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Man Uses Old Paintings, Google Maps to Locate Grandmother's House in Germany

Shahar Shoshan speaks of finding his wife's grandmother's home in Harburg by matching Google Maps photos with historical paintings

By: Shahar Shoshan
Published: November 11th, 2013 in Business » World
Painting that started it all, and house as it is today

Our story begins in the home of Ruth Levi née Nebel, my wife's grandmother. In her living room I saw two paintings: One of a house with a green façade on a narrow and pastoral street, with a castle in the background, and on the opposite wall another painting of houses on the bank of a tranquil river with that same castle in the background.

When I noticed the common denominator, I asked about the paintings and discovered that they depict the house and town Ruth grew up in. I immediately decided to check whether the house still exists and can be found on Google Maps.

Geographical investigation

The starting point for locating the house was Google Maps, but the company's car-mounted cameras have yet to reach Harburg, so the Street View option was off the table, and I had to try to come up with the house's address, which was unclear from the aerial shots.

If we examine the pictures, we'll see that according to the towers, the castle is seen from the same height but at a slightly different horizontal area, while in the second painting, the castle appears a bit bigger and seems to have been drawn directly above the river.

According to logic, it was drawn on a bridge. Indeed, if we examine the aerial photo we'll discover a bridge facing the castle.


(Harburg, as seen over Wörnitz river, 1930s)

If in both paintings we can see the castle on a hill, then they are both facing the same direction, with the change of perspective between the towers (the gap between them grew significantly) showing that the picture depicting the river was painted on the left of the one depicting the house. That is strengthened by the knowledge that there is a bridge exactly on the logical angle.

All this tells us that the house should be behind and to the right of the bridge.


(Painting clarifies street structure and house with chimney and unique window)

A more accurate examination of the building reveals a chimney on the right corner, with a unique window on the left part of the roof turning towards the street. When I received the aerial photos in the logical area I managed to locate exactly one house that looks like that, and that is the green house on Egelsee Street in Harburg, Germany.

While I was working on the family tree for a family genealogy project, I scanned the Internet and run across records of the Jewish community in the area edited by a German journalist called Rolf Hofmann together with one of the family members, in which they documented the entire Nebel family and its offspring from 1759 to this day.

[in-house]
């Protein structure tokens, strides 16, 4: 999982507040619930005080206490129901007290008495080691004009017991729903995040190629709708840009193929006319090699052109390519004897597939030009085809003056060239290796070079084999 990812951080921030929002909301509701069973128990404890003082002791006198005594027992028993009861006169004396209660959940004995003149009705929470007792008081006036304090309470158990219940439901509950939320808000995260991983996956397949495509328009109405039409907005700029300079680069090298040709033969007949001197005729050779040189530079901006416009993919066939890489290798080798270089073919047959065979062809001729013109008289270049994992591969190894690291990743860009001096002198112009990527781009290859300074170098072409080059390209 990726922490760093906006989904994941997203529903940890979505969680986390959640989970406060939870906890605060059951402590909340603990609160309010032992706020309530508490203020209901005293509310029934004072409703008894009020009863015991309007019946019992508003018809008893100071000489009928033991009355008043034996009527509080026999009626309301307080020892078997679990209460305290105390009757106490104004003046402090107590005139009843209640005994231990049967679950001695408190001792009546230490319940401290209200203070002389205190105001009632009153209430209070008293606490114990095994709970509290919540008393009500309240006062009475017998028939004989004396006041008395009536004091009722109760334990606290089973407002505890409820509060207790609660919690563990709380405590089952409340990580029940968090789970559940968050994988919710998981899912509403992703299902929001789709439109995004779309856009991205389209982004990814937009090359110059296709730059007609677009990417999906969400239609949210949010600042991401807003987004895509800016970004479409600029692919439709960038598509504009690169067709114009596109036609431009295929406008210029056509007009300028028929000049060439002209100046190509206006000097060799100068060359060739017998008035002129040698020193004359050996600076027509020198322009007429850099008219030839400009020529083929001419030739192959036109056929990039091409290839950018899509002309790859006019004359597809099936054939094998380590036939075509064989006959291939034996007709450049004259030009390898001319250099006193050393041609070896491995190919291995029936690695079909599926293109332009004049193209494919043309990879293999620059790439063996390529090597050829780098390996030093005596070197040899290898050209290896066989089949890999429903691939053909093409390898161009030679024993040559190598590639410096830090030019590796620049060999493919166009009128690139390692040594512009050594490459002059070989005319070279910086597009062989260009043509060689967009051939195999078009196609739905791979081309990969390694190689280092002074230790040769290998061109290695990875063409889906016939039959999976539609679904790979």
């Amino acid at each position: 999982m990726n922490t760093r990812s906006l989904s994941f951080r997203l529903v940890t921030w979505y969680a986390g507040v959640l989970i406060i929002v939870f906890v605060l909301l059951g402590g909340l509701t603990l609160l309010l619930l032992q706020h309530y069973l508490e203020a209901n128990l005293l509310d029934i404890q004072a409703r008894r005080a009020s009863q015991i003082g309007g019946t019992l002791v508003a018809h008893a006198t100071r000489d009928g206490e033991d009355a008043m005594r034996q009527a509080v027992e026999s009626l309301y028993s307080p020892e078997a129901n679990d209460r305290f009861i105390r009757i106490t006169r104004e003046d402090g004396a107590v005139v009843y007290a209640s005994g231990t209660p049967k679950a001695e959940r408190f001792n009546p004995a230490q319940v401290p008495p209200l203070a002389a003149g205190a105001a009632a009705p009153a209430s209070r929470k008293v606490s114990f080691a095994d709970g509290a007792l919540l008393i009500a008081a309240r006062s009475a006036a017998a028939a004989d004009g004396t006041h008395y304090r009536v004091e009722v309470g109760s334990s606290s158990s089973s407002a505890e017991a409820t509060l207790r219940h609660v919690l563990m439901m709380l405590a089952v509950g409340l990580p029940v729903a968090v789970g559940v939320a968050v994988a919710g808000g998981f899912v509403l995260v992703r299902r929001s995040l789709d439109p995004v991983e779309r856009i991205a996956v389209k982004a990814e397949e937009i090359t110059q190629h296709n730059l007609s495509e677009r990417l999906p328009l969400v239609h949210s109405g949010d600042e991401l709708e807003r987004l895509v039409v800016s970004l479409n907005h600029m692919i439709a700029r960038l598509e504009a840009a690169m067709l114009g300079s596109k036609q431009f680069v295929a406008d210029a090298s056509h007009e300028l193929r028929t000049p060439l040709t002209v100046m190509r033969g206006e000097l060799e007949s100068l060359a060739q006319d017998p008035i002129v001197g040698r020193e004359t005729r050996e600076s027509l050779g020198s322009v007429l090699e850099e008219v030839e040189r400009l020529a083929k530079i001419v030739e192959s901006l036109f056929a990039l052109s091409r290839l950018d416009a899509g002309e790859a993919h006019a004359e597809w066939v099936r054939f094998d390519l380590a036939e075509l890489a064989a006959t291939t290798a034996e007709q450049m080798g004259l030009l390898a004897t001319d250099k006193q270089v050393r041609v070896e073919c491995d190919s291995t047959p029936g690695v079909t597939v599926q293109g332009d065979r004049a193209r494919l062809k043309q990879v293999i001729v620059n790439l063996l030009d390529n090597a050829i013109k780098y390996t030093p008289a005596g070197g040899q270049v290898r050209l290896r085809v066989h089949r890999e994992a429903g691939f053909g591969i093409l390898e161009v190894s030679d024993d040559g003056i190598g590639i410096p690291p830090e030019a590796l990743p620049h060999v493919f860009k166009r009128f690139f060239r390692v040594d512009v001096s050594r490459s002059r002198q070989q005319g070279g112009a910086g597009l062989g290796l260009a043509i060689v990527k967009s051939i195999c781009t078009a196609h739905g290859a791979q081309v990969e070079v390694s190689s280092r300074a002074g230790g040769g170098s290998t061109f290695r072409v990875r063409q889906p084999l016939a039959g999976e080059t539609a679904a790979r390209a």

Hofmann directed me to a Harburg resident called Fritz Leimer, who has lived there all his life and is considered the regional expert on the town's Jews. Leimer did not only know the family members, but also the house's address, and so I got final confirmation for the building's existence and location.

Welcome back

The Nebel family home was built in 1613 and is located in the old area of Harburg. The house, which had been in the possession of Jews for the longest time in the history of the town – 183 years, was sold to a Jewish family in 1753 and contains three floors and an attic, with a different part of the family living on each floor.

In the Nebel family home, as well as in the adjacent house of the Oppenheimer family, is a room mentioned in history books as a Laubhütte. The room must face east, and the sunset and stars at night should be visible from it.

It turns out that the Jews in Germany would use it as a sukkah at the time. It's interesting to see that this tradition continues to this very day in modern construction in Bnei Brak and in Jerusalem's Mea Shearim neighborhood. In the newer buildings constructed as condominium complexes, it is not always possible to take scaffolding out of the house or open a sukkah in the parking space, and so the houses are constructed in advance with the built-in sukkah and are called "kosher homes."

Facing the house is the synagogue built in 1754, which served as a community center and included the mikveh (Jewish ritual bath). Until its construction, the only mikveh in the town was located in the Oppenheimer family home, two houses away, where they built an underground descent leading into a small mikveh for the household members.

The synagogue, which served the Jewish community, had its problems as it is located exactly on the Wörnitz river, which tends to overflow once every decade or so, flooding the basements and ruining the first floor – the same floor which houses the benches and stage from which the Torah is read.

When the majority of the community left the town in 1936, the synagogue was deserted. Although it was not torched on Kristallnacht in November 1938, its content was plundered by the town's residents, who used the wooden furniture as firewood to heat their houses.

Related articles: Paintings, Google, Google Maps, World War II, History, Jewish News, Holocaust
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